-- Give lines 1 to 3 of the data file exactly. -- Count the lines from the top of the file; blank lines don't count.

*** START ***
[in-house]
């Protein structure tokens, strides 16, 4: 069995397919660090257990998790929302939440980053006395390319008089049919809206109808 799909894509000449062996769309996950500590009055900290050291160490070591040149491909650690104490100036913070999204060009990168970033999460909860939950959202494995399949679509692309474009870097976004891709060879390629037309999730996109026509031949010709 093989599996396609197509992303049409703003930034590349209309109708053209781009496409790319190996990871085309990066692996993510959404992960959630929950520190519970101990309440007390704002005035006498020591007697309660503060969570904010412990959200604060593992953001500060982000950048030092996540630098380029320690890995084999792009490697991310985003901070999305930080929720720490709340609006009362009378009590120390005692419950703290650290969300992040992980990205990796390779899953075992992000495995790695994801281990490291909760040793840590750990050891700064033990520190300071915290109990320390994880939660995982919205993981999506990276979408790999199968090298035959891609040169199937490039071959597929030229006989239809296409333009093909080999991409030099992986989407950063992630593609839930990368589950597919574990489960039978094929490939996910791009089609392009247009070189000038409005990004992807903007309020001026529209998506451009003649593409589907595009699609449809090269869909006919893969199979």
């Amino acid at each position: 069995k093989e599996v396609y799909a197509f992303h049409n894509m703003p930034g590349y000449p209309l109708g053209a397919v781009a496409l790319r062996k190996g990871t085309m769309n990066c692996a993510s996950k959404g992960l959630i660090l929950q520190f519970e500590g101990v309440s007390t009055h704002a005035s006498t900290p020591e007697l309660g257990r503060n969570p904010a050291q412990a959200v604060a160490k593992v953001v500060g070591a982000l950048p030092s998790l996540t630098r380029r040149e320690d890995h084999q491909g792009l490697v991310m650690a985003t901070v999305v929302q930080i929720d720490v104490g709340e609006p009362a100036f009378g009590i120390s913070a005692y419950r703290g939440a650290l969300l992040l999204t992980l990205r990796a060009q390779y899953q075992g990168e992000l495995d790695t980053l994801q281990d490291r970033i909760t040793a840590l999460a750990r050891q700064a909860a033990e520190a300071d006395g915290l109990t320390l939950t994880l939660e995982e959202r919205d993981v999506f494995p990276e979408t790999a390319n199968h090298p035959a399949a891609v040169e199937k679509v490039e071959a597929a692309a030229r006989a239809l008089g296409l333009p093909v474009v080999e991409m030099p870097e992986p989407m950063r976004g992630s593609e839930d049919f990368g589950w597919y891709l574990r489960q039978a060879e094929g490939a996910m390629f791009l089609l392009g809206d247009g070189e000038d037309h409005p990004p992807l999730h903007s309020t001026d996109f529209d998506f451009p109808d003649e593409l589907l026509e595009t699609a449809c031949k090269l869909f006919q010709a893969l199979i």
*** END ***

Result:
[in-house]
């Protein structure tokens, strides 16, 4: 069995397919660090257990998790929302939440980053006395390319008089049919809206109808 799909894509000449062996769309996950500590009055900290050291160490070591040149491909650690104490100036913070999204060009990168970033999460909860939950959202494995399949679509692309474009870097976004891709060879390629037309999730996109026509031949010709 093989599996396609197509992303049409703003930034590349209309109708053209781009496409790319190996990871085309990066692996993510959404992960959630929950520190519970101990309440007390704002005035006498020591007697309660503060969570904010412990959200604060593992953001500060982000950048030092996540630098380029320690890995084999792009490697991310985003901070999305930080929720720490709340609006009362009378009590120390005692419950703290650290969300992040992980990205990796390779899953075992992000495995790695994801281990490291909760040793840590750990050891700064033990520190300071915290109990320390994880939660995982919205993981999506990276979408790999199968090298035959891609040169199937490039071959597929030229006989239809296409333009093909080999991409030099992986989407950063992630593609839930990368589950597919574990489960039978094929490939996910791009089609392009247009070189000038409005990004992807903007309020001026529209998506451009003649593409589907595009699609449809090269869909006919893969199979």
């Amino acid at each position: 069995k093989e599996v396609y799909a197509f992303h049409n894509m703003p930034g590349y000449p209309l109708g053209a397919v781009a496409l790319r062996k190996g990871t085309m769309n990066c692996a993510s996950k959404g992960l959630i660090l929950q520190f519970e500590g101990v309440s007390t009055h704002a005035s006498t900290p020591e007697l309660g257990r503060n969570p904010a050291q412990a959200v604060a160490k593992v953001v500060g070591a982000l950048p030092s998790l996540t630098r380029r040149e320690d890995h084999q491909g792009l490697v991310m650690a985003t901070v999305v929302q930080i929720d720490v104490g709340e609006p009362a100036f009378g009590i120390s913070a005692y419950r703290g939440a650290l969300l992040l999204t992980l990205r990796a060009q390779y899953q075992g990168e992000l495995d790695t980053l994801q281990d490291r970033i909760t040793a840590l999460a750990r050891q700064a909860a033990e520190a300071d006395g915290l109990t320390l939950t994880l939660e995982e959202r919205d993981v999506f494995p990276e979408t790999a390319n199968h090298p035959a399949a891609v040169e199937k679509v490039e071959a597929a692309a030229r006989a239809l008089g296409l333009p093909v474009v080999e991409m030099p870097e992986p989407m950063r976004g992630s593609e839930d049919f990368g589950w597919y891709l574990r489960q039978a060879e094929g490939a996910m390629f791009l089609l392009g809206d247009g070189e000038d037309h409005p990004p992807l999730h903007s309020t001026d996109f529209d998506f451009p109808d003649e593409l589907l026509e595009t699609a449809c031949k090269l869909f006919q010709a893969l199979i």